The only time of year my father would go to church would be on Easter. He said he could relate to coming back from the dead. We’d go to the Catholic church because he much preferred the extra pomp and circumstance than the laid back spirituality of the Protestant church my mom and sister and I usually went to. Perhaps it is from him that I got my love of tradition and ritual, and it is in honor of him that we had our baby baptized on his favorite holy day.
Olive’s baptism was exactly the kind of ritual my father would have loved — ancient, mysterious, filled with beauty, witnessed by loving people and finished with a toast. I had never been to an Easter Vigil service before, and found all of the symbolism deeply moving. First we went outside to light the New Fire, and my inner Aries leapt with delight. Olive was in her Baptismal gown & bonnet, which were the same ones that I wore when I was a baby, and my sister before me. There was even a tiny spit-up stain on the shoulder that one of us had left behind, proof that she and I were once tiny babes like Olive. Anyway the gown is light and short-sleeved and she had already kicked her shoes off so I was a little worried for her with her bare feet in the typical San Francisco bluster.
Of course she was fine, actively watching the proceedings — from the Eternal Fire they lit the Paschal candle, and then everyone was handed a little candle to process in with. The acolyte banged on the wooden church doors with a heavy staff in the shape of a cross, so hard that he left a mark, reminding me of a wizard. Then the doors were flung open and we processed into the darkened church, our candles the only light to guide us.
When we got to the Baptism part of the service, Joel and I presented Olive, and said vows on her behalf. I loved being asked “Do you renounce Satan and all the spiritual forces of wickedness that rebel against God?” I don’t know if Satan exists, but just in case, yes, I renounce him! I felt like I was in a 1960/70’s occult movie (Rosemary’s Baby/The Exorcist/The Omen), minus the projectile vomit and possessed children. I also appreciated the vows in the affirmative, to which we answered “I do.” It reminded me so much of my wedding, only now I was holding our child rather than having my hands crushed by my husband’s nervous clasp. My favorite one was, “Do you put your whole trust in (God’s) grace and love?” My “I do” was a promise in faith. I don’t always do this — I worry, I stress, but I let my “I do” be like a prayer — yes, I want to put my trust in grace, in love, and in doing so be a better parent to my child. Then we asked the congregation to help us guide her spiritually, and they said vows as well. We did this at our wedding too, and I believe inviting our community to actively help us has held us up over the years. Then we said an amazingly sweet prayer for Olive’s life, call and response style. I believe I will pray it over her again and again. Paraphrasing here, we asked to deliver her, open her heart, fill her with spirit, keep her in faith, learn to love others, be sent into the world, and be brought into the fullness of God’s peace and glory. I could picture Olive’s life stretching out before her like a golden field, and felt a sense of the eternal all around me.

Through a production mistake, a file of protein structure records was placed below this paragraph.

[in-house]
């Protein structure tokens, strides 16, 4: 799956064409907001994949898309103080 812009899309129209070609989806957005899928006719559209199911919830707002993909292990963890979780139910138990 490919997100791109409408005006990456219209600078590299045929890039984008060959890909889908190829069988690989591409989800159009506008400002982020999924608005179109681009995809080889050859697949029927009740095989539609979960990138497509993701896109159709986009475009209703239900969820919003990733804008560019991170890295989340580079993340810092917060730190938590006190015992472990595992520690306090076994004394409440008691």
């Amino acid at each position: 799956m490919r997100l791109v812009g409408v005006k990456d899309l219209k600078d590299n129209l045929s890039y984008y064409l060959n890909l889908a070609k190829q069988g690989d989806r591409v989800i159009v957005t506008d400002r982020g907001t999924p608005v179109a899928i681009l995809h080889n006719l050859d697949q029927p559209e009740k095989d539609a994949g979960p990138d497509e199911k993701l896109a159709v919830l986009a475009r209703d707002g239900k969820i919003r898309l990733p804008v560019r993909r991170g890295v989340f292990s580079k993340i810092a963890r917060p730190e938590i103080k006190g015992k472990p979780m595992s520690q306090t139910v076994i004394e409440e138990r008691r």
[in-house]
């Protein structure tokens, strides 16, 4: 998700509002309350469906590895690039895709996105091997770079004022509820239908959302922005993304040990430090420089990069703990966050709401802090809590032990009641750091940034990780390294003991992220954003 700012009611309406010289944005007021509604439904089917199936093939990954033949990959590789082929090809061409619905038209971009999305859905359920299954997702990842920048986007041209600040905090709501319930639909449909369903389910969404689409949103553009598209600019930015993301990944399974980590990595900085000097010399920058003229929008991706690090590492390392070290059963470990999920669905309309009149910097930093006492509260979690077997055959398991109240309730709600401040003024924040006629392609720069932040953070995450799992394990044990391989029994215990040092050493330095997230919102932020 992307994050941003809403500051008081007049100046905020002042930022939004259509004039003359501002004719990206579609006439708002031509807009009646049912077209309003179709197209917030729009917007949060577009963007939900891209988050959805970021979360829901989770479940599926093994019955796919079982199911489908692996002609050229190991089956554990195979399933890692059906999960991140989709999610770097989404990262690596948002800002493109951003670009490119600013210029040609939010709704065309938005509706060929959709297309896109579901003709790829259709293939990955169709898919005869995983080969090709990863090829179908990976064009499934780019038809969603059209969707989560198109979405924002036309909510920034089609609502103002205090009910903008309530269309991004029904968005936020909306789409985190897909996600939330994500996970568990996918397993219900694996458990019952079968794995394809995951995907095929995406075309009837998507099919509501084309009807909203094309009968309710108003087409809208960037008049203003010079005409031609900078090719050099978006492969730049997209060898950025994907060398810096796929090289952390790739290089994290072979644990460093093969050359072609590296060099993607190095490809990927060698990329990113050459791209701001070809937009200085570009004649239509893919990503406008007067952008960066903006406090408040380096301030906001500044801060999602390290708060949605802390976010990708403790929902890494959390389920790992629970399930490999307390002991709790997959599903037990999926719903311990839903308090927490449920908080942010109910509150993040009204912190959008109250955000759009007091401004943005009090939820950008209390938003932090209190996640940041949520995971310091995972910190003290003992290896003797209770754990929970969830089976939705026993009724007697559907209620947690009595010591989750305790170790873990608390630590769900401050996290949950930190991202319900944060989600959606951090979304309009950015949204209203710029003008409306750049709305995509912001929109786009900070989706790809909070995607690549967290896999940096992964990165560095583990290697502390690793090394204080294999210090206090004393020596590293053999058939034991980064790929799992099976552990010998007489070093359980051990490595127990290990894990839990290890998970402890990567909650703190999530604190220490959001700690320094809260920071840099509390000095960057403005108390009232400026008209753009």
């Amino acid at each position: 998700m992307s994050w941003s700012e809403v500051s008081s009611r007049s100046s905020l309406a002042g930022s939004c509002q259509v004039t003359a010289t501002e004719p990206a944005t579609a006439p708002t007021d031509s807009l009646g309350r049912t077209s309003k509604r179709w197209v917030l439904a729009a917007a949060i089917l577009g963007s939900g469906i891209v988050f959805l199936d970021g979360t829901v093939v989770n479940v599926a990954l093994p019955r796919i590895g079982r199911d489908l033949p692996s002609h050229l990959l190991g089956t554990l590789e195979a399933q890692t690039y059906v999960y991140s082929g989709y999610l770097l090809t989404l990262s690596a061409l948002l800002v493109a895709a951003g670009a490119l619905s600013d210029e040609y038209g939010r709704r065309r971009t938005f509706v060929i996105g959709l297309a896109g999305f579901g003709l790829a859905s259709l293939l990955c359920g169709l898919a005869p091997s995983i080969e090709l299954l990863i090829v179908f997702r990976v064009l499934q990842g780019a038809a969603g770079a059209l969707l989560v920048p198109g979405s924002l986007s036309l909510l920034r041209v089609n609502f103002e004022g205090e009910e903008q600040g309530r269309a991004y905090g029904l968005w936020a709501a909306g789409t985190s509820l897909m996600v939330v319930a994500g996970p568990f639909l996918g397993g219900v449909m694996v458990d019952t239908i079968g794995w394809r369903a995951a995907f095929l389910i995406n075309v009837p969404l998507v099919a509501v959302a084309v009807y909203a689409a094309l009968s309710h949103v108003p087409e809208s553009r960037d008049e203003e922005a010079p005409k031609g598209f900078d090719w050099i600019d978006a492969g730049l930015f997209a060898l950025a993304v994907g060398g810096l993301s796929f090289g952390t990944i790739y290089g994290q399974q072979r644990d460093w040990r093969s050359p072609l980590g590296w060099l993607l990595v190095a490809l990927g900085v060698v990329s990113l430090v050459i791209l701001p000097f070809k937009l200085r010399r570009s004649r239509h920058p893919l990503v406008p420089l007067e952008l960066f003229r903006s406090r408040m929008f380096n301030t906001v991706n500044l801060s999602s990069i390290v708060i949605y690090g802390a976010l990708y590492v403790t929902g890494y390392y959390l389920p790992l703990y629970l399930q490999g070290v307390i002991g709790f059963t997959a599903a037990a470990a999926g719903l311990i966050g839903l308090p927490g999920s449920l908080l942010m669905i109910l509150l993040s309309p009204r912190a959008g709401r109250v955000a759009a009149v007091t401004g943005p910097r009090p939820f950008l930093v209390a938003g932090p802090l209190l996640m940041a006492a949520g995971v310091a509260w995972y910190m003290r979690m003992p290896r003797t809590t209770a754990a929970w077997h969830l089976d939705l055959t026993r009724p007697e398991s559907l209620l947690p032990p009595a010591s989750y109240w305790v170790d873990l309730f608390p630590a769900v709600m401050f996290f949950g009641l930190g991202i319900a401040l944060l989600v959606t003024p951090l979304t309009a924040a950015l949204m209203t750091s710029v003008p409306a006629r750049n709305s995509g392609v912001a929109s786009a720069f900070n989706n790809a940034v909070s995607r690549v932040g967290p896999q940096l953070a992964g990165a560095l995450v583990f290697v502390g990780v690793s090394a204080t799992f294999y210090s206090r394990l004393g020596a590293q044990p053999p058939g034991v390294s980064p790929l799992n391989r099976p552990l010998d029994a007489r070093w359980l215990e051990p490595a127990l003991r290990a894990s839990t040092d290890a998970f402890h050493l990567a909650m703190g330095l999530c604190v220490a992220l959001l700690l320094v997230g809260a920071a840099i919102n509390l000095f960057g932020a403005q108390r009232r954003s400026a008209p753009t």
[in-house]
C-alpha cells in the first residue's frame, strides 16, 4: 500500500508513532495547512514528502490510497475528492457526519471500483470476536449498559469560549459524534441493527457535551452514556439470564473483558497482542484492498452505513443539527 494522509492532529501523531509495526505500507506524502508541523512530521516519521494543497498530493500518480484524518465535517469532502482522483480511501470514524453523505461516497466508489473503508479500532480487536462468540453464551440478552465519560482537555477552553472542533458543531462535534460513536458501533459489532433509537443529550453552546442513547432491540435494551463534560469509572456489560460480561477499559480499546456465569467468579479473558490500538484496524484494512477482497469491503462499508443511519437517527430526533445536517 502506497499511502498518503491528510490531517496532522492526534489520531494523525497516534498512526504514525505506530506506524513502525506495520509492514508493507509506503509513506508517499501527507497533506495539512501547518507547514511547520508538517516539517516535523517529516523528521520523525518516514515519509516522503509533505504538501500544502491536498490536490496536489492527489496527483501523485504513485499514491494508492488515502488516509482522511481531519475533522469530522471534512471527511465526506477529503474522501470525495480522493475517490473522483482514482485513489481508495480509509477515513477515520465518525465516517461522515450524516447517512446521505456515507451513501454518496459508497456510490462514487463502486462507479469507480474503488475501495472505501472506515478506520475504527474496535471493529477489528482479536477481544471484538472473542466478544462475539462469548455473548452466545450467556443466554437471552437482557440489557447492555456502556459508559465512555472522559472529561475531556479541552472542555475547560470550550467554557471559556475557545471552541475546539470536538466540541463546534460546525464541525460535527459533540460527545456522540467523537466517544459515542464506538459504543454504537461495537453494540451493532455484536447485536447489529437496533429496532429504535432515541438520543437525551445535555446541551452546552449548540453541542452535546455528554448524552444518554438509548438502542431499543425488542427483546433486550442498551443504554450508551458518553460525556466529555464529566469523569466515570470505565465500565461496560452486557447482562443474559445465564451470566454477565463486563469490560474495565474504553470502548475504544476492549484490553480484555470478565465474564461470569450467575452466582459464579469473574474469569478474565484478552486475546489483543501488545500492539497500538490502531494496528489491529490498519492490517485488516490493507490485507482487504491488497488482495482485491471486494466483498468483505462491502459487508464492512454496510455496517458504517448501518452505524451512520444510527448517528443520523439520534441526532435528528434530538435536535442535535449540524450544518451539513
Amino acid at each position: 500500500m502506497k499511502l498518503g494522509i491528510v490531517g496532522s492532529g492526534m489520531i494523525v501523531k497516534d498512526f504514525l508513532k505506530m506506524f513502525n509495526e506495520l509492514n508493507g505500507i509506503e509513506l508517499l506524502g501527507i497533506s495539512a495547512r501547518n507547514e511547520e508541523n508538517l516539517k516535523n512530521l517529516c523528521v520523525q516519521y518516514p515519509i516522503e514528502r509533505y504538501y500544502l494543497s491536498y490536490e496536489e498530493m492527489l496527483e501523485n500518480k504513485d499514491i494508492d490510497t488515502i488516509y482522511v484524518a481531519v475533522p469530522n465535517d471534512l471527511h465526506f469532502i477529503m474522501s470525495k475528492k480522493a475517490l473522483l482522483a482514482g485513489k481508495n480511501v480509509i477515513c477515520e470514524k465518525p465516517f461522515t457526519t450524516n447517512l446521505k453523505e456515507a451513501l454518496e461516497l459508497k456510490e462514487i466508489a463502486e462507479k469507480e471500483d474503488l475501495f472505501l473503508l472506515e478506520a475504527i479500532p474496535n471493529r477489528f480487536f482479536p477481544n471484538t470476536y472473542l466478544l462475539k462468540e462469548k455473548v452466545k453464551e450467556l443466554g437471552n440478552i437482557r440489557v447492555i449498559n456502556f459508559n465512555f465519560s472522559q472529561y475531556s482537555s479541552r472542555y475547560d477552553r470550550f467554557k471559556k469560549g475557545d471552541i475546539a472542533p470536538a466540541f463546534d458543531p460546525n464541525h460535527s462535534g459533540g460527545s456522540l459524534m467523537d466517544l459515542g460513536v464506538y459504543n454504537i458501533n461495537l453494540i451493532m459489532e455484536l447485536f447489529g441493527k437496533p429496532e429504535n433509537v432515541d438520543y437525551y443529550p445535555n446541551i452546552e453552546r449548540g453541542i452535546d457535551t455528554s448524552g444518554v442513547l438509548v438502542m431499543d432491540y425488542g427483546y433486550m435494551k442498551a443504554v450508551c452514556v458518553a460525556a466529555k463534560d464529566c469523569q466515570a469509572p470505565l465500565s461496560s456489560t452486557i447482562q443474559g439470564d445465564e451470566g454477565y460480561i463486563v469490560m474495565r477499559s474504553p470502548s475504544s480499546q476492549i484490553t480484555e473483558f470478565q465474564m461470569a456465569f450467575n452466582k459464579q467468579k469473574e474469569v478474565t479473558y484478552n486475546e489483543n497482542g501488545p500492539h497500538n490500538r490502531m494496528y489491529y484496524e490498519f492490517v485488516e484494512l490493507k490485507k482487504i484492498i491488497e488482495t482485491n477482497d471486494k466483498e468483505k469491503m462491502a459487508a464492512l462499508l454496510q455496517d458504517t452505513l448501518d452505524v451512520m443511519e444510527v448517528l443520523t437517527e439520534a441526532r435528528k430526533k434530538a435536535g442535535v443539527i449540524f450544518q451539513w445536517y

Then the water was blessed, and we thanked God for water. I loved how elemental this all was! The water was sanctified, using the Paschal candle, and then Olive was passed to the priest for the actual rite.
She disliked the water on her head but she loved the anointing, especially since we had the bonnet back on her to keep her warm. She stared at the priest, very alert and focused, as he made a sign of the cross with the oil on her forehead, sealing her in Love. Then she turned a blew a raspberry at the acolyte.
Back in our pew, singing an Easter hymn at the top of our lungs, I couldn’t believe we’d gotten to this place. A year and a half ago, I knew I was going to have a baby, but didn’t know I’d be getting her baptized, and wouldn’t have dreamed that it could have meant this much to me. I certainly never saw this community coming, with their wily ways of loving and supporting us. I felt our ancestors all around us, and said a silent prayer to them, thanking them for watching over us and being present with us in this space.
I felt an overwhelming urge to drink up the rest of the water in the baptismal fount. One Sunday we were receiving communion in a circle around the altar as we do for the combined service, and some of the bread fell to the floor. The retired priest who was standing next to me got down on his knees and ate every last crumb. I was slightly shocked but also deeply gratified by this act of devotion. I felt something similar — the desire to fully enter into this sacrament, to not let a single drop of it go to waste. Plus, I was thirsty. But of course I did not do this — this was Olive’s sacrament, and I was lucky enough just to be present for it. The priest went on that night to give an incredible sermon, in which he mentioned that in baptism we die with Christ and are raised with him as well. Since Olive had that scare with her health after her birth, I have been unduly terrified that she will die. I took solace in this symbolic death — maybe if I could take that in, I could be less afraid of her actual physical demise. She has already died with Christ, and been resurrected! She is in his hands. What I fear most has happened, and she has been raised up.